As for the critics, your wife can certainly contact anyone who covers the area art scene or reviews or reports on your type of art, but a better idea would be to have the college and gallery public relations people do that instead. Family members are not the best messengers for this sort of thing, particularly if they have no experience doing it. Having experienced third parties, preferably gallery or college personnel or other fine arts professionals notify the critics on your behalf is way more credible than having your wife do it. Also keep in mind that critics tend to review art shows of more established artists, but you never know-- you might get lucky. What your wife can do however is make sure announcements or press releases from both the gallery and the college are posted to online events calendars and to any relevant groups or pages.

    In any press releases, requests for coverage or other announcements you send, be sure to include a compelling reason or two for people to attend-- to come, see, review or report. Don't expect much in the way of engagement if you frame them as little more than invitations to see yet another artist show art. Maybe there's something unique or special about the art itself or the show as a whole; maybe your transition from engineer to artist is newsworthy in some way; maybe it's the relationship between your art and engineering; maybe you have some sort of notable accomplishments or distinctions in the engineering field that integrate well into the theme the work. Whatever you say or do, make it more than just another art show.

    After your shows end, assuming you have no further obligation or long-term contractual relationships or agreements with either venues, put everything up on your website and post relevant links and images of the art on your social media pages. But if the gallery still represents you, refer all interested parties directly to them. Otherwise, include at least some information about prices or price ranges along with availability for those who might be curious but afraid to ask. On your website, update your image gallery, your bio or resume, your contact information, links to any reviews or coverage you get, and post any other news or information you consider relevant. If sales go well, you might also post updates on that, like for example, images of works installed at homes or businesses. Galleries, collectors and anyone else who buys art always like to hear about successful shows and work that sells well.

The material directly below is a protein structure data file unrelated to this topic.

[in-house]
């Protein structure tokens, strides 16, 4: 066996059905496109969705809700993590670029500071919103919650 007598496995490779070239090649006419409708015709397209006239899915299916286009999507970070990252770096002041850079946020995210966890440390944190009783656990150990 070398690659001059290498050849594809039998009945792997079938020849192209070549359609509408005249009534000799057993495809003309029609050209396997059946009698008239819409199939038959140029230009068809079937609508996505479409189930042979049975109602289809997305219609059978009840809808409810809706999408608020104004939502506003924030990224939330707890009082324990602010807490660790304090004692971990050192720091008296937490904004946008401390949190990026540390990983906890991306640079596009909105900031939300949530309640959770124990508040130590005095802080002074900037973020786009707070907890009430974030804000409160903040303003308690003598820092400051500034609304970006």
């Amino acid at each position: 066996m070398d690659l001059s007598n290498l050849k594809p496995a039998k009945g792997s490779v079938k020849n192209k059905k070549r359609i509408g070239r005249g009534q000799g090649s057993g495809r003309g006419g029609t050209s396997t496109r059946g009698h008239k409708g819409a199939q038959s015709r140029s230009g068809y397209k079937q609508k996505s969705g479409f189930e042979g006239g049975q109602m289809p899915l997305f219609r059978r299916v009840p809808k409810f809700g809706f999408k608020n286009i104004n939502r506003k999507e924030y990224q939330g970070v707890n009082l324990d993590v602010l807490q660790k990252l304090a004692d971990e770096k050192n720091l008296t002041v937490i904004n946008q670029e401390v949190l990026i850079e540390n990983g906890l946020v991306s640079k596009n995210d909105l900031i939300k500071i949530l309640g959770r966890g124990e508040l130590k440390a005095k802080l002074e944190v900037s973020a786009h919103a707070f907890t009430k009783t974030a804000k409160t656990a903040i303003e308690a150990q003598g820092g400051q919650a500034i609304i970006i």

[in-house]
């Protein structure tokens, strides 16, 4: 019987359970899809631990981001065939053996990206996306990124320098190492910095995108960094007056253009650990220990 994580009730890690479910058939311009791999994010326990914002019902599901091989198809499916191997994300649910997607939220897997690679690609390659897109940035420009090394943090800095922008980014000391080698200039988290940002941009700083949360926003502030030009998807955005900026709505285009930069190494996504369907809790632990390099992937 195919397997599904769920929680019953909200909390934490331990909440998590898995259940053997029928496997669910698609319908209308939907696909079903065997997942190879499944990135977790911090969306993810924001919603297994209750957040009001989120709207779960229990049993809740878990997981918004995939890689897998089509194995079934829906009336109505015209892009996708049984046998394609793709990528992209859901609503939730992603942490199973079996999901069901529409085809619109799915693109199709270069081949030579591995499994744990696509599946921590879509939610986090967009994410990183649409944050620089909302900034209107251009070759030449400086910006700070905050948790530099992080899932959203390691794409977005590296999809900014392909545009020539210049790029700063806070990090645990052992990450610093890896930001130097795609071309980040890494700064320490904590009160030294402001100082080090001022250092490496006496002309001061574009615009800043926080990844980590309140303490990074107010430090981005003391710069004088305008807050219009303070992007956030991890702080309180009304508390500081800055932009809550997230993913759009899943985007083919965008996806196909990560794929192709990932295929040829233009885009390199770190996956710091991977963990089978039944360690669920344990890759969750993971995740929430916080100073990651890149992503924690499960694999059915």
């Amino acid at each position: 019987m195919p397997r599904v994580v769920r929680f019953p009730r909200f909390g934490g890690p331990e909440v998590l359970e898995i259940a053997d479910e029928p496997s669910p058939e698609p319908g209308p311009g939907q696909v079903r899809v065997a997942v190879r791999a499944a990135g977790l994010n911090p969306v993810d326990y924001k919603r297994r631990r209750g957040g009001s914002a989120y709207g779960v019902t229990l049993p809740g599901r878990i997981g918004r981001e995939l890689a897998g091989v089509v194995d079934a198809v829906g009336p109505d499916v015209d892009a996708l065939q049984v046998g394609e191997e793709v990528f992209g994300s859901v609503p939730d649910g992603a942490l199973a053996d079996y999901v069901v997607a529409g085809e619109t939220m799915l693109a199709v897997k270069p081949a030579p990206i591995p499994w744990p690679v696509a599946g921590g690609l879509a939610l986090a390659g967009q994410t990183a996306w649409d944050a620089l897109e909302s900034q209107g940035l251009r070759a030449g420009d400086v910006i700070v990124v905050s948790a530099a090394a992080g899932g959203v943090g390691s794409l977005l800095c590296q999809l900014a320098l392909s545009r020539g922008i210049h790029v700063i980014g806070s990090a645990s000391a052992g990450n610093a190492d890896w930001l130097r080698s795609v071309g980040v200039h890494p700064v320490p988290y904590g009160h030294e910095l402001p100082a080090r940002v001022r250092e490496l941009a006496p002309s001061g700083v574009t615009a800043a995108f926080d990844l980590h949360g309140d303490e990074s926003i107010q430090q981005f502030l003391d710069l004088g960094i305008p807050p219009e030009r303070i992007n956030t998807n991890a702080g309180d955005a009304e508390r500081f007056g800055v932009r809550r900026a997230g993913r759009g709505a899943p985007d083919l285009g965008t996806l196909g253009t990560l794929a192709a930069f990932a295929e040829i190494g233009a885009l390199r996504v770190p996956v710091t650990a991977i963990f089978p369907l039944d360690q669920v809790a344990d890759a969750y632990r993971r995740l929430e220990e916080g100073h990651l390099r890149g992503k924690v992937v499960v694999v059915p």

Once you've got the online profile together, and assuming the college and gallery are ok with it, begin researching galleries and other venues in your area or maybe even somewhat outside your area that you feel might be appropriate for future shows. Going way beyond your geographical area at this point doesn't make a great deal of sense unless you get some kind of publicity or attention for your shows in those areas. Follow venues you like, visit when possible, and in general, keep tabs on what they do. Do your research and don't simply assume every gallery is right. Make sure you can specifically and convincingly demonstrate why your art might be appropriate for any gallery you might one day approach, and above all, be selective about who you approach. Carpet-bombing every gallery within reach is not the way to go. And please oh please continue to produce fresh new work. If anyone shows interest, you'd better have enough to make an impression. Having plenty of available work (that hasn't been shown at other venues) is key when it comes to getting more shows.

    Focus mainly on galleries you think you have a chance to show at. For example, don't bother contacting galleries that only show artists with far larger resumes than yours. You might even consider non-gallery venues if the settings are complementary to your art. Save the major galleries and institutions for later when you get better known; advancing in your art career is a step-by-step process. More established galleries will only be interested in showing your work once you've put together a respectable resume, track record of successful shows and sales, received awards and distinctions for your art, have cultivated a dedicated following, and are clearly on an upward trajectory in terms of exposure and accomplishments.

    artist art

    (art by Lauren Carly Shaw).